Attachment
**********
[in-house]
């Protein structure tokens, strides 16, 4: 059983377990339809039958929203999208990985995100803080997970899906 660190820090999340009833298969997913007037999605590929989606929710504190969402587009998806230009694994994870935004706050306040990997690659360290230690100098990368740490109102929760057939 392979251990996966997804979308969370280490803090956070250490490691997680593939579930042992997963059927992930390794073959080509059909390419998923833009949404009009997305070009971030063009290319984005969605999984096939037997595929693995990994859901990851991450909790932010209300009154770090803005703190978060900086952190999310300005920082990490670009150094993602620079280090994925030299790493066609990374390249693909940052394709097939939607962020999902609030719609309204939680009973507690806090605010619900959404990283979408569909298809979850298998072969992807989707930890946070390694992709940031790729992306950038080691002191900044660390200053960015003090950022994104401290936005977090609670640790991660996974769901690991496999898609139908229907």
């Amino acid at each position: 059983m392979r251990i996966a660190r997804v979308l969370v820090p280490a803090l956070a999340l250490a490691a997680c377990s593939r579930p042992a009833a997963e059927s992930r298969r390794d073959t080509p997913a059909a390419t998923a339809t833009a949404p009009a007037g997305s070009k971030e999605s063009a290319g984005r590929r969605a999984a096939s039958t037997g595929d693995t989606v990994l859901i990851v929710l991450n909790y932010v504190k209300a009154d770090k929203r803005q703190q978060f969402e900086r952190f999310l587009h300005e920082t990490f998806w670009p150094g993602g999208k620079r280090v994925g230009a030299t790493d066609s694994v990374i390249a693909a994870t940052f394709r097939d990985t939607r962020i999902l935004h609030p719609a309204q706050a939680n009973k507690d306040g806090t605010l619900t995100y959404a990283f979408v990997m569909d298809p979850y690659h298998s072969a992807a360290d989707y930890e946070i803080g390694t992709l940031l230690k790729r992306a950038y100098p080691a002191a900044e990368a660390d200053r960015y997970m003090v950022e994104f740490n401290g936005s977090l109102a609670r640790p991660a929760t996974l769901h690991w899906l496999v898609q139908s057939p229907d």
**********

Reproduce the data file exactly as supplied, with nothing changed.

[in-house]
């Protein structure tokens, strides 16, 4: 059983377990339809039958929203999208990985995100803080997970899906 660190820090999340009833298969997913007037999605590929989606929710504190969402587009998806230009694994994870935004706050306040990997690659360290230690100098990368740490109102929760057939 392979251990996966997804979308969370280490803090956070250490490691997680593939579930042992997963059927992930390794073959080509059909390419998923833009949404009009997305070009971030063009290319984005969605999984096939037997595929693995990994859901990851991450909790932010209300009154770090803005703190978060900086952190999310300005920082990490670009150094993602620079280090994925030299790493066609990374390249693909940052394709097939939607962020999902609030719609309204939680009973507690806090605010619900959404990283979408569909298809979850298998072969992807989707930890946070390694992709940031790729992306950038080691002191900044660390200053960015003090950022994104401290936005977090609670640790991660996974769901690991496999898609139908229907």
């Amino acid at each position: 059983m392979r251990i996966a660190r997804v979308l969370v820090p280490a803090l956070a999340l250490a490691a997680c377990s593939r579930p042992a009833a997963e059927s992930r298969r390794d073959t080509p997913a059909a390419t998923a339809t833009a949404p009009a007037g997305s070009k971030e999605s063009a290319g984005r590929r969605a999984a096939s039958t037997g595929d693995t989606v990994l859901i990851v929710l991450n909790y932010v504190k209300a009154d770090k929203r803005q703190q978060f969402e900086r952190f999310l587009h300005e920082t990490f998806w670009p150094g993602g999208k620079r280090v994925g230009a030299t790493d066609s694994v990374i390249a693909a994870t940052f394709r097939d990985t939607r962020i999902l935004h609030p719609a309204q706050a939680n009973k507690d306040g806090t605010l619900t995100y959404a990283f979408v990997m569909d298809p979850y690659h298998s072969a992807a360290d989707y930890e946070i803080g390694t992709l940031l230690k790729r992306a950038y100098p080691a002191a900044e990368a660390d200053r960015y997970m003090v950022e994104f740490n401290g936005s977090l109102a609670r640790p991660a929760t996974l769901h690991w899906l496999v898609q139908s057939p229907d």